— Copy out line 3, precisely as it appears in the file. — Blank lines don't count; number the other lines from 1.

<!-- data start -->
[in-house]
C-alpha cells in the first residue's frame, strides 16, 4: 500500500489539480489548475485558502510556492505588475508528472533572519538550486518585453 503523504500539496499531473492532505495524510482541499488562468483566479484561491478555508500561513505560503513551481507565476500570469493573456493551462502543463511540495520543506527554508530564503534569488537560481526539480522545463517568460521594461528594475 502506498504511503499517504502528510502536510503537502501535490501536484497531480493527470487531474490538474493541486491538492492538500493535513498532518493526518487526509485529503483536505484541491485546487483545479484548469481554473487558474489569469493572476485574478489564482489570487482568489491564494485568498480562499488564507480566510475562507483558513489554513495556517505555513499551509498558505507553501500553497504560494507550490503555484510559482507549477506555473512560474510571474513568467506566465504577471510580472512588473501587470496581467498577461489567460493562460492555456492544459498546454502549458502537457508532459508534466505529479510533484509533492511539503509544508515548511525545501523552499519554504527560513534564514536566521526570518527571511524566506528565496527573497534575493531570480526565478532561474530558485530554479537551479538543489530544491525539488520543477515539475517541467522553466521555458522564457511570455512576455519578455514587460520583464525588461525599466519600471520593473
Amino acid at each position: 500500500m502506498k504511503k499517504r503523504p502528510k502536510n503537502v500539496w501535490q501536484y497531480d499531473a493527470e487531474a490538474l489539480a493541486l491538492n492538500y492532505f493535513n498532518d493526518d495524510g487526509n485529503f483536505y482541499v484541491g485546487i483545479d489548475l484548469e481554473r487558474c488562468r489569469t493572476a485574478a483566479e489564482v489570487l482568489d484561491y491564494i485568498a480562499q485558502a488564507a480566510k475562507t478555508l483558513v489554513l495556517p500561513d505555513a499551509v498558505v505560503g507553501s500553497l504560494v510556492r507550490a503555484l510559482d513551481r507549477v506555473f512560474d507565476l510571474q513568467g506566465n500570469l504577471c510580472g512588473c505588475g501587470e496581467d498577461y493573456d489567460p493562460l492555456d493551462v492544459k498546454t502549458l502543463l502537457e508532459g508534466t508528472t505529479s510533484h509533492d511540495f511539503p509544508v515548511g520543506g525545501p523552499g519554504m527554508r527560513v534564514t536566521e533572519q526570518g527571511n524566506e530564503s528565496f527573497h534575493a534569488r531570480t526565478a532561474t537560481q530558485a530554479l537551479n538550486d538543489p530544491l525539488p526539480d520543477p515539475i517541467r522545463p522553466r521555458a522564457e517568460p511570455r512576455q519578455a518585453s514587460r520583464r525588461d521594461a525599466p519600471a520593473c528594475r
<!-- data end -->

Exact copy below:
Amino acid at each position: 500500500m502506498k504511503k499517504r503523504p502528510k502536510n503537502v500539496w501535490q501536484y497531480d499531473a493527470e487531474a490538474l489539480a493541486l491538492n492538500y492532505f493535513n498532518d493526518d495524510g487526509n485529503f483536505y482541499v484541491g485546487i483545479d489548475l484548469e481554473r487558474c488562468r489569469t493572476a485574478a483566479e489564482v489570487l482568489d484561491y491564494i485568498a480562499q485558502a488564507a480566510k475562507t478555508l483558513v489554513l495556517p500561513d505555513a499551509v498558505v505560503g507553501s500553497l504560494v510556492r507550490a503555484l510559482d513551481r507549477v506555473f512560474d507565476l510571474q513568467g506566465n500570469l504577471c510580472g512588473c505588475g501587470e496581467d498577461y493573456d489567460p493562460l492555456d493551462v492544459k498546454t502549458l502543463l502537457e508532459g508534466t508528472t505529479s510533484h509533492d511540495f511539503p509544508v515548511g520543506g525545501p523552499g519554504m527554508r527560513v534564514t536566521e533572519q526570518g527571511n524566506e530564503s528565496f527573497h534575493a534569488r531570480t526565478a532561474t537560481q530558485a530554479l537551479n538550486d538543489p530544491l525539488p526539480d520543477p515539475i517541467r522545463p522553466r521555458a522564457e517568460p511570455r512576455q519578455a518585453s514587460r520583464r525588461d521594461a525599466p519600471a520593473c528594475r